What It Really Takes To Succeed In Business
Read the right edition of a major magazine like Forbes or U.S. News and an interesting detail pops out - climbing the ladder all the way to the top is not the automatic byproduct of going to the right school. If people take a more comprehensive view of how Fortune 500 CEOs build their careers, they may realize that there are a number of worthwhile skills and experiences that can be had far away from ivy-covered walls. We look at what it actually takes to get to the top in business. (These 10 entrepreneurs' names will live on long into the future. Check out The 10 Greatest Entrepreneurs.)

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Ivy Only Goes So Far
At an undergraduate level, less than 20% of Fortune 500 CEOs get their degrees from Ivy League schools (including Ivy League-caliber schools like Stanford). While those numbers go up when graduate degrees are added into the mix (roughly 12% of CEOs have some degree from Harvard alone), the reality is that the University of Wisconsin produces just as many CEOs at the undergraduate level as Harvard.

Of course these comparisons are crude; Wisconsin is far larger than Harvard. The point, though, is that quality can rise to the top in places other than the most highly-regarded universities in the United States. What's more, the Ivy League graduates more than 10,000 people each year, and clearly the vast majority of them will not go on to lead a Fortune 500 company. So it's not just the degree that leads to the executive suite, there is more that goes into the making of a CEO.

Focus and Determination
Focus and determination clearly play a large role in the making of a CEO. It takes focus to get through a challenging undergrad program and stay away from the temptations that college life offers. There are always going to be setbacks - rejections from first choice schools, an inability to score a prime internship, someone else getting a promotion - but the key point is in how the CEO-to-be responds to them.

Consider the nearly day-to-day pounding that CEOs of companies like Johnson & Johnson (NYSE:JNJ), Halliburton (NYSE:HAL) or Goldman Sachs (NYSE:GS) take. While they are indeed responsible for the setting the tone and culture for their corporations, it is not as though they single-handedly contaminated pill bottles, screwed up a cement job or robo-signed a loan. Self-appointed corporate gadflys may call them clueless or conniving but other words also come to mind - focused, determined and tough.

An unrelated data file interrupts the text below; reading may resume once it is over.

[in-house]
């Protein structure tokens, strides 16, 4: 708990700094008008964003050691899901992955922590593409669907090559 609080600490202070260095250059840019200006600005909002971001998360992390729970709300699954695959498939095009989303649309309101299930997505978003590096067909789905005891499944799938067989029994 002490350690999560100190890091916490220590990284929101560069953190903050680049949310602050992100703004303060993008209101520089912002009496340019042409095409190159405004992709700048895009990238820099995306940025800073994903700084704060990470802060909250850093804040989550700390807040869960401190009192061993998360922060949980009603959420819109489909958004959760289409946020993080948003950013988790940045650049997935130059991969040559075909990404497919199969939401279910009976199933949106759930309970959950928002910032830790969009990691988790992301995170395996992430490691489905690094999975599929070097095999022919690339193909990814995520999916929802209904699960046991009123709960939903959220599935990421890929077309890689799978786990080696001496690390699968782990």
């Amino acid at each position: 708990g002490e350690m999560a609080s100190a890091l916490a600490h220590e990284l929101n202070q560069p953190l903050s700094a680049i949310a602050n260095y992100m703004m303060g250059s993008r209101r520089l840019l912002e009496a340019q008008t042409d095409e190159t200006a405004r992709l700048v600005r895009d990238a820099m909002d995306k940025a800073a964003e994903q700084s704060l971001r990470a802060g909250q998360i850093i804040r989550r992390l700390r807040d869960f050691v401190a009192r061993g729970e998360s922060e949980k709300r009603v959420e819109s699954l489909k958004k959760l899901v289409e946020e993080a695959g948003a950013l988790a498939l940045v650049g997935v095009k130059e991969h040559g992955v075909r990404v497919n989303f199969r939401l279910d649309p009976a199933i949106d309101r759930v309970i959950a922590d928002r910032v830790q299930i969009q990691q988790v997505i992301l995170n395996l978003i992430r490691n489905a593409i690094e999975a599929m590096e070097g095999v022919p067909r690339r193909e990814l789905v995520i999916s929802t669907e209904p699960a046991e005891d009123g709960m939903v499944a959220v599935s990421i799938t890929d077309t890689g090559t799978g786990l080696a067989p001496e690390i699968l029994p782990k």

Refuse to be knocked off track or always look to find a way to turn around a bad situation and climbing the corporate ladder is a real possibility; go home at the first sign of trouble and the executive suite is basically out of reach. (Without some basic knowledge, you won't get the job. See Top Things To Know For An Investment Banking Interview.)

Look for Responsibility … and Deliver
There are plenty of cynical jokes about "failing upward" and the "Peter Principle," but the reality is that this applies mostly to the level of middle management. What most CEOs show in their record is a history of succeeding at multiple levels and a willingness to take on more responsibility at each level. "It's not in my job description" is venomous to one's promotion prospects and the only way someone can expect to get more responsibility (and to a large extent the position of CEO is a position of ultimate responsibility) is to go above and beyond in the course of their current duties.

Do It Yourself
Read the bios of Fortune 500 CEOs and there are numerous stories of people starting up their own businesses in high school or college, often paying for their education with the proceeds of these businesses. Even those who do not go into business for themselves tend to show outsized ambition and organization skills - leading social organizations, taking charge of charitable projects and otherwise leading their peers.

Not surprisingly, a fair number of CEOs owe their position to the fact that they own the company. Bill Gates and Michael Dell famously founded Microsoft (Nasdaq:MSFT) and Dell (Nasdaq:DELL), respectively, while undergraduates, while Google's (Nadsaq:GOOG) founders got to work while pursuing their PhD programs.

This drive to lead and build is a double-edged sword. Those who have it have a leg up on everybody else when it comes to the less-quantifiable skills that often enable people to become CEOs. On the other hand, those who are not entrepreneurial just aren't - it is very difficult to create a willing leader out of someone who prefers that others take the risks that go with leadership. (The CFA Institute provides members with a variety of ongoing career and networking benefits. Refer to Ongoing Career Benefits For CFAs.)

The Bottom Line
While it is true that a high-octane education helps and that people often learn just as many valuable lessons outside of the classroom as inside, a person's work ethic, ambition and desire for success is even more important. It may be convenient to imagine or assume that the world of executive CEOs an exclusive club that people are born into, a search through the resumes suggests that drive, focus, and ability are paramount and those are available to any who work for them.




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